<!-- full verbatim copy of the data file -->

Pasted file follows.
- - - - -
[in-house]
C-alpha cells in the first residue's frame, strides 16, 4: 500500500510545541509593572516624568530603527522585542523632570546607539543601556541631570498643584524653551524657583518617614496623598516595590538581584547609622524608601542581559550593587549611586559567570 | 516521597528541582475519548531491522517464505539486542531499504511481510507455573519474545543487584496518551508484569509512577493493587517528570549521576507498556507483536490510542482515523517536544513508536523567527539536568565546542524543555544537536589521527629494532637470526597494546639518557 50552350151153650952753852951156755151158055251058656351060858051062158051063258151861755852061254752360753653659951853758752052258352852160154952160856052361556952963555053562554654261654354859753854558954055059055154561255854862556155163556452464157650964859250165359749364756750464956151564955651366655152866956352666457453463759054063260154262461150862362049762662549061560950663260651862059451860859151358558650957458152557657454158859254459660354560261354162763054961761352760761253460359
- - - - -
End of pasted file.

[in-house]
C-alpha cells in the first residue's frame, strides 16, 4: 500500500510545541509593572516624568530603527522585542523632570546607539543601556541631570498643584524653551524657583518617614496623598516595590538581584547609622524608601542581559550593587549611586559567570 | 516521597528541582475519548531491522517464505539486542531499504511481510507455573519474545543487584496518551508484569509512577493493587517528570549521576507498556507483536490510542482515523517536544513508536523567527539536568565546542524543555544537536589521527629494532637470526597494546639518557 50552350151153650952753852951156755151158055251058656351060858051062158051063258151861755852061254752360753653659951853758752052258352852160154952160856052361556952963555053562554654261654354859753854558954055059055154561255854862556155163556452464157650964859250165359749364756750464956151564955651366655152866956352666457453463759054063260154262461150862362049762662549061560950663260651862059451860859151358558650957458152557657454158859254459660354560261354162763054961761352760761253460359